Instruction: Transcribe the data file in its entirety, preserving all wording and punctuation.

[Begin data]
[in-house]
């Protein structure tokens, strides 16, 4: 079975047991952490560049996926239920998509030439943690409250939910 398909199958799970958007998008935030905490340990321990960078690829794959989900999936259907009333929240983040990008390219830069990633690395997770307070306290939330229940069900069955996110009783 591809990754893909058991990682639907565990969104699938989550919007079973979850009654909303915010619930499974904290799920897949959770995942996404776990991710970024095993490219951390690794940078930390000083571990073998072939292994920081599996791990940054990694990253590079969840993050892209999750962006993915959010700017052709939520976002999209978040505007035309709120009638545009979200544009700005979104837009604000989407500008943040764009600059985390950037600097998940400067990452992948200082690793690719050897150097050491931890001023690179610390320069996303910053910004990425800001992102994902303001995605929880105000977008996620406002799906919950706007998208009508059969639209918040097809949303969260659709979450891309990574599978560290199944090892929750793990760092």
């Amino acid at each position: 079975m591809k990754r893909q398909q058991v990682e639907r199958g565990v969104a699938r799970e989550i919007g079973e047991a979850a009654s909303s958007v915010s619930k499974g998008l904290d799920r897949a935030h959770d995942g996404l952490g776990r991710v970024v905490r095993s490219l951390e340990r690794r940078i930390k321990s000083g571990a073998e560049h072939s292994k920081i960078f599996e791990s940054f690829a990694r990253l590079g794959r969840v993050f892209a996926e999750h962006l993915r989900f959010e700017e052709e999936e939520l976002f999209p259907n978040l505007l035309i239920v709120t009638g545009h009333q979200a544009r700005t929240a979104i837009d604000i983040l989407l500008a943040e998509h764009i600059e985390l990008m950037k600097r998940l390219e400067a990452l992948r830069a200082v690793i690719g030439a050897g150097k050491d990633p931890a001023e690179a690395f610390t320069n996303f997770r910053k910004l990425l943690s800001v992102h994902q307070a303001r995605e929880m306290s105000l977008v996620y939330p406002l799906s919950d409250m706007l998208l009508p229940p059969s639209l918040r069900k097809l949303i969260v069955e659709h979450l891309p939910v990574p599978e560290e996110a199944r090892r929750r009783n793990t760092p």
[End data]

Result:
[in-house]
């Protein structure tokens, strides 16, 4: 079975047991952490560049996926239920998509030439943690409250939910 398909199958799970958007998008935030905490340990321990960078690829794959989900999936259907009333929240983040990008390219830069990633690395997770307070306290939330229940069900069955996110009783 591809990754893909058991990682639907565990969104699938989550919007079973979850009654909303915010619930499974904290799920897949959770995942996404776990991710970024095993490219951390690794940078930390000083571990073998072939292994920081599996791990940054990694990253590079969840993050892209999750962006993915959010700017052709939520976002999209978040505007035309709120009638545009979200544009700005979104837009604000989407500008943040764009600059985390950037600097998940400067990452992948200082690793690719050897150097050491931890001023690179610390320069996303910053910004990425800001992102994902303001995605929880105000977008996620406002799906919950706007998208009508059969639209918040097809949303969260659709979450891309990574599978560290199944090892929750793990760092």
């Amino acid at each position: 079975m591809k990754r893909q398909q058991v990682e639907r199958g565990v969104a699938r799970e989550i919007g079973e047991a979850a009654s909303s958007v915010s619930k499974g998008l904290d799920r897949a935030h959770d995942g996404l952490g776990r991710v970024v905490r095993s490219l951390e340990r690794r940078i930390k321990s000083g571990a073998e560049h072939s292994k920081i960078f599996e791990s940054f690829a990694r990253l590079g794959r969840v993050f892209a996926e999750h962006l993915r989900f959010e700017e052709e999936e939520l976002f999209p259907n978040l505007l035309i239920v709120t009638g545009h009333q979200a544009r700005t929240a979104i837009d604000i983040l989407l500008a943040e998509h764009i600059e985390l990008m950037k600097r998940l390219e400067a990452l992948r830069a200082v690793i690719g030439a050897g150097k050491d990633p931890a001023e690179a690395f610390t320069n996303f997770r910053k910004l990425l943690s800001v992102h994902q307070a303001r995605e929880m306290s105000l977008v996620y939330p406002l799906s919950d409250m706007l998208l009508p229940p059969s639209l918040r069900k097809l949303i969260v069955e659709h979450l891309p939910v990574p599978e560290e996110a199944r090892r929750r009783n793990t760092p």